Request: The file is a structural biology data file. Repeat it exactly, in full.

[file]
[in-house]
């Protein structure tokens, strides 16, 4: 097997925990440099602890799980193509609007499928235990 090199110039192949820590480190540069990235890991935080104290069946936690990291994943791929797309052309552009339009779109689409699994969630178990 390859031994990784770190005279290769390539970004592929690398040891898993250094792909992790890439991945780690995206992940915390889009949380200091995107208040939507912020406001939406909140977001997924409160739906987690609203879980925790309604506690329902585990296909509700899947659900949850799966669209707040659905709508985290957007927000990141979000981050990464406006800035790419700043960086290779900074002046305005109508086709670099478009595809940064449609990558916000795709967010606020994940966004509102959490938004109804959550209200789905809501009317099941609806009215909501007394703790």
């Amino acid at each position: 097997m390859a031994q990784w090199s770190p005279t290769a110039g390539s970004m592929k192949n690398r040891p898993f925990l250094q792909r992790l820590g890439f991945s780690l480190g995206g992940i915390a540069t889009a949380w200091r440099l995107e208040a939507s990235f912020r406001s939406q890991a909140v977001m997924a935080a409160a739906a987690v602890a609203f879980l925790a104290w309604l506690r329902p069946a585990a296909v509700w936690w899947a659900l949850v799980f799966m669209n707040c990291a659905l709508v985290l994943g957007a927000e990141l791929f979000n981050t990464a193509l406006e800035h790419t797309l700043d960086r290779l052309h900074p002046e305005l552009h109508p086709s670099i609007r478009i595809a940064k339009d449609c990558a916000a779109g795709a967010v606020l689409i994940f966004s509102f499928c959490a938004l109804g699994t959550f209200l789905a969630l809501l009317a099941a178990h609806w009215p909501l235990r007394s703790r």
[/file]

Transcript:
[in-house]
């Protein structure tokens, strides 16, 4: 097997925990440099602890799980193509609007499928235990 090199110039192949820590480190540069990235890991935080104290069946936690990291994943791929797309052309552009339009779109689409699994969630178990 390859031994990784770190005279290769390539970004592929690398040891898993250094792909992790890439991945780690995206992940915390889009949380200091995107208040939507912020406001939406909140977001997924409160739906987690609203879980925790309604506690329902585990296909509700899947659900949850799966669209707040659905709508985290957007927000990141979000981050990464406006800035790419700043960086290779900074002046305005109508086709670099478009595809940064449609990558916000795709967010606020994940966004509102959490938004109804959550209200789905809501009317099941609806009215909501007394703790």
């Amino acid at each position: 097997m390859a031994q990784w090199s770190p005279t290769a110039g390539s970004m592929k192949n690398r040891p898993f925990l250094q792909r992790l820590g890439f991945s780690l480190g995206g992940i915390a540069t889009a949380w200091r440099l995107e208040a939507s990235f912020r406001s939406q890991a909140v977001m997924a935080a409160a739906a987690v602890a609203f879980l925790a104290w309604l506690r329902p069946a585990a296909v509700w936690w899947a659900l949850v799980f799966m669209n707040c990291a659905l709508v985290l994943g957007a927000e990141l791929f979000n981050t990464a193509l406006e800035h790419t797309l700043d960086r290779l052309h900074p002046e305005l552009h109508p086709s670099i609007r478009i595809a940064k339009d449609c990558a916000a779109g795709a967010v606020l689409i994940f966004s509102f499928c959490a938004l109804g699994t959550f209200l789905a969630l809501l009317a099941a178990h609806w009215p909501l235990r007394s703790r």